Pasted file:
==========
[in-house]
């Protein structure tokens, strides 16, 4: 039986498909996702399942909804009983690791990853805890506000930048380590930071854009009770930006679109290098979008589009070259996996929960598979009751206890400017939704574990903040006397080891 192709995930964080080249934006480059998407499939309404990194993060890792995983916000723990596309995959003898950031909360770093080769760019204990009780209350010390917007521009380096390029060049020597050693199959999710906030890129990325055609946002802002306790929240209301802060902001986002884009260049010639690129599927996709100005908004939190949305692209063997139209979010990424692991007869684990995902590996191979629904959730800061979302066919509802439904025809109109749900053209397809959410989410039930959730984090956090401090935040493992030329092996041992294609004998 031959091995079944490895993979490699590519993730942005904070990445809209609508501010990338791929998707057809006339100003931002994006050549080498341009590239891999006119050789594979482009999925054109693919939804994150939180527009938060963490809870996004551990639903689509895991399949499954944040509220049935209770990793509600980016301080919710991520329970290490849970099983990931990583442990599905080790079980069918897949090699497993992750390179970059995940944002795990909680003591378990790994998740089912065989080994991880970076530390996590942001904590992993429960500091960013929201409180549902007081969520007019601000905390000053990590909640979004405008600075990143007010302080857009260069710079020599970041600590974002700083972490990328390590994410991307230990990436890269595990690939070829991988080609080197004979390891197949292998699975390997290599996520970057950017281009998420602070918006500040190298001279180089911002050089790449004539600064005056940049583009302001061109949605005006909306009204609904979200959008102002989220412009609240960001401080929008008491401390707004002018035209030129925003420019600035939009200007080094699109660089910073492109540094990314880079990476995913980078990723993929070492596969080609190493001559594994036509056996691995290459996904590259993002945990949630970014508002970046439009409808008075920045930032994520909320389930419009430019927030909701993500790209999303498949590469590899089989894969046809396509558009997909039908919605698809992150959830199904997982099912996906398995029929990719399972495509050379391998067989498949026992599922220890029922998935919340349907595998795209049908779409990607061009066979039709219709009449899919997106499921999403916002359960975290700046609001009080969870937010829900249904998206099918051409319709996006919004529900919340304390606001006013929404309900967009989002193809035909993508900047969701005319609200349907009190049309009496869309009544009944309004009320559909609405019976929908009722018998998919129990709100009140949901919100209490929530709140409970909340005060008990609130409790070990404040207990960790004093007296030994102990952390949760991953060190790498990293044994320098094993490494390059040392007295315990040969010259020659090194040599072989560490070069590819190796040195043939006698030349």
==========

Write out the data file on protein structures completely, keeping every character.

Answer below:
[in-house]
């Protein structure tokens, strides 16, 4: 039986498909996702399942909804009983690791990853805890506000930048380590930071854009009770930006679109290098979008589009070259996996929960598979009751206890400017939704574990903040006397080891 192709995930964080080249934006480059998407499939309404990194993060890792995983916000723990596309995959003898950031909360770093080769760019204990009780209350010390917007521009380096390029060049020597050693199959999710906030890129990325055609946002802002306790929240209301802060902001986002884009260049010639690129599927996709100005908004939190949305692209063997139209979010990424692991007869684990995902590996191979629904959730800061979302066919509802439904025809109109749900053209397809959410989410039930959730984090956090401090935040493992030329092996041992294609004998 031959091995079944490895993979490699590519993730942005904070990445809209609508501010990338791929998707057809006339100003931002994006050549080498341009590239891999006119050789594979482009999925054109693919939804994150939180527009938060963490809870996004551990639903689509895991399949499954944040509220049935209770990793509600980016301080919710991520329970290490849970099983990931990583442990599905080790079980069918897949090699497993992750390179970059995940944002795990909680003591378990790994998740089912065989080994991880970076530390996590942001904590992993429960500091960013929201409180549902007081969520007019601000905390000053990590909640979004405008600075990143007010302080857009260069710079020599970041600590974002700083972490990328390590994410991307230990990436890269595990690939070829991988080609080197004979390891197949292998699975390997290599996520970057950017281009998420602070918006500040190298001279180089911002050089790449004539600064005056940049583009302001061109949605005006909306009204609904979200959008102002989220412009609240960001401080929008008491401390707004002018035209030129925003420019600035939009200007080094699109660089910073492109540094990314880079990476995913980078990723993929070492596969080609190493001559594994036509056996691995290459996904590259993002945990949630970014508002970046439009409808008075920045930032994520909320389930419009430019927030909701993500790209999303498949590469590899089989894969046809396509558009997909039908919605698809992150959830199904997982099912996906398995029929990719399972495509050379391998067989498949026992599922220890029922998935919340349907595998795209049908779409990607061009066979039709219709009449899919997106499921999403916002359960975290700046609001009080969870937010829900249904998206099918051409319709996006919004529900919340304390606001006013929404309900967009989002193809035909993508900047969701005319609200349907009190049309009496869309009544009944309004009320559909609405019976929908009722018998998919129990709100009140949901919100209490929530709140409970909340005060008990609130409790070990404040207990960790004093007296030994102990952390949760991953060190790498990293044994320098094993490494390059040392007295315990040969010259020659090194040599072989560490070069590819190796040195043939006698030349």